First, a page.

Find the nth fraction - a code golf/code bowling challenge



Can you lose from this chess position?


You are an arbiter who supervises a very large number of chess tournaments. Thus, you frequently rule on whether a player who runs out of time may claim a draw based on Article 6.9 of the FIDE Laws of Chess:

[...] If a player does not complete the prescribed number of moves in the allotted time, the game is lost by the player. However, the game is drawn, if the position is such that the opponent cannot checkmate the player’s king by any possible series of legal moves.

In order to be able to perform your job more efficiently, you decide to create a computer program that determines whether it is possible for a player to be checkmated from a given position.


The rules of the board game considered in this problem shall be identical to chess, except that en passant and castling are not legal moves. The input will be a position with White to move. The position will be one that may arise from the starting position of chess via a series of moves legal in the modified rule set. White will have at least one legal move available. Your program must determine whether, starting from the input position, there exists any sequence of legal moves that ends in Black checkmating White's king.

Either a program utilizing standard input and output, or a function accepting a string and returning a number is acceptable.

Input will be given in FEN notation, but excluding the last 4 tokens – only the locations of the pieces on the board are described.

The output shall consist of 1 if checkmate is possible, or 0 if it is not.


  • You may not use external libraries.
  • Your source code must fit inside a post on this site.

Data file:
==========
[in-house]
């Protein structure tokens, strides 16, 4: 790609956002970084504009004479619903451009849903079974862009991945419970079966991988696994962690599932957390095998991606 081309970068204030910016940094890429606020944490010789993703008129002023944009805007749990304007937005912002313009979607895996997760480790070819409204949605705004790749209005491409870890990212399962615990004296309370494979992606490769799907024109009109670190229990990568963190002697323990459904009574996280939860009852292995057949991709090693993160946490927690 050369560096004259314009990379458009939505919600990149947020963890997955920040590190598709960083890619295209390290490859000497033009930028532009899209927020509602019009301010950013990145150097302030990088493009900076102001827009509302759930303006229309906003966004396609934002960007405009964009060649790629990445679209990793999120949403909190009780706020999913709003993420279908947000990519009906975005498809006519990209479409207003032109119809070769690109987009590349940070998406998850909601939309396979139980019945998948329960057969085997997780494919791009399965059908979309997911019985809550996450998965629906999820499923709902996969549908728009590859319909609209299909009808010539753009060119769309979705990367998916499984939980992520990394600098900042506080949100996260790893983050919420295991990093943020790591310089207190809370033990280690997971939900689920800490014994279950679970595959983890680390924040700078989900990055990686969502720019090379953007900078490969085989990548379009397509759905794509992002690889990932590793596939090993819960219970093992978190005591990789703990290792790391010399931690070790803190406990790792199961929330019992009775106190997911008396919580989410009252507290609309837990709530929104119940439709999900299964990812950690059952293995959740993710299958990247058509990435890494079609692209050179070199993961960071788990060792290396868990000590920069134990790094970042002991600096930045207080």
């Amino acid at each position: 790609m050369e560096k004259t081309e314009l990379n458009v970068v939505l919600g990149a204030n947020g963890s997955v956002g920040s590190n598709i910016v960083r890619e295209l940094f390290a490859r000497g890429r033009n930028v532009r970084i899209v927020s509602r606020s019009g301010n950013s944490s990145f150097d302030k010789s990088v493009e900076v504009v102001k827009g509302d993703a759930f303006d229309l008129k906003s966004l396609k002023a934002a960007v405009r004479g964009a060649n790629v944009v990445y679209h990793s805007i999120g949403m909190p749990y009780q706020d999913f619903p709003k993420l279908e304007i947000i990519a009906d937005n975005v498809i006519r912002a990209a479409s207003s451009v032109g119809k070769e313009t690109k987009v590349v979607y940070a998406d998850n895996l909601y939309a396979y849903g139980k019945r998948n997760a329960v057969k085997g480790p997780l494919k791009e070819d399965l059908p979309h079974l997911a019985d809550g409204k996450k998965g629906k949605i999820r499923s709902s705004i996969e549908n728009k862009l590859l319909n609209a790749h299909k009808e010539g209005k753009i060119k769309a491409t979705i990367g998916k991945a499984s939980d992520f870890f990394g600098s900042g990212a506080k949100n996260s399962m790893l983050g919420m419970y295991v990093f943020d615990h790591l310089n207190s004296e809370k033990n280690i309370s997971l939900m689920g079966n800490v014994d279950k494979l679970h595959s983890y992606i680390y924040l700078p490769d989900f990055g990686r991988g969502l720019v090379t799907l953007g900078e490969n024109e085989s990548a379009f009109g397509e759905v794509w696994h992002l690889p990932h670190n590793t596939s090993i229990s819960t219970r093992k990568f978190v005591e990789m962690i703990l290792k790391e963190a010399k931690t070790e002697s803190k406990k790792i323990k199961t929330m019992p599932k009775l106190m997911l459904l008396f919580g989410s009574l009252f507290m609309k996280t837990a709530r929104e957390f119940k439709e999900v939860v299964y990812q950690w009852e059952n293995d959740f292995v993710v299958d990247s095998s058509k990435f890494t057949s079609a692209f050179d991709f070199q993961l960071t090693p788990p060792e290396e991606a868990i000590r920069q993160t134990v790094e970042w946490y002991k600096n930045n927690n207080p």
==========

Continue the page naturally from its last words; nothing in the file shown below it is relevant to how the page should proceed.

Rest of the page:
• The program must halt in under 1 minute.

The winner is the first competitor to submit a correct program. A program shall be considered correct if no one provides an input that causes the program to fail to produce correct output in time for three days after the program is posted.
















Suggestions for improvement are welcome. I would most like to have some input on the victory condition. Is it too difficult to achieve? Should I score it on a fixed set of positions instead?

The three day rule is a bad one. If an answer is incorrect, it's incorrect, and the possibility that no-one paid it much attention in the first 72 hours after posting shouldn't change that. –  Peter Taylor Sep 19 at 19:45

Play Wythoff's Nim Perfectly


Your goal is to write a perfect player for the game of Wythoff's Nim in as few bytes as possible. This player will take as input a position in the game and output the position resulting from its move. It must play perfectly, meaning that it must win every game theoretically possible.

Wythoff's Nim

Wythoff's Nim is a deterministic two-player game played with two piles of identical counters. Players alternate turns, and on a player's turn, he or she must do one of the following:

  1. Remove one or more counters from the first pile
  2. Remove one or more counters from the second pile
  3. Remove an equal number of counters (one or more), from both the first pile and the second pile.

Of course, piles can't be negative, so you can't remove more from a pile than it contains, though you can go to 0. Whichever player remove the last counter wins the game.

For the more geometrically-minded, here is an equivalent formulation of the game that you can play on this applet. A single queen starts on a cell of a quarter-infinite chessboard with a corner in the bottom-left. We can imagine labelling the cells of the chessboard with non-negative coordinates (x,y) so that the bottom-left corner is (0,0). Players alternate moving the queen, which moves like a chess queen, but restricted to three legal directions.

  1. Down
  2. Left
  3. Diagonally down and left

Whoever moves the queen to the corner wins.

Associating the queen's coordinates to the sizes of the respective piles, it's easy to see both games are the same.

Winning Strategy

(This section talks about some standard game theory ideas related to winning strategies for anyone unfamiliar with then.)

Since Wythoff's Nim is a finite and deterministic game, it has a notion of perfect play. A perfect player is a strategy that will defeat any player from a theoretically won position, meaning a position in which there exists a winning strategy. In other words, if there exists a strategy that guarantees a win from the current position, then a perfect player must always win from that position against any player.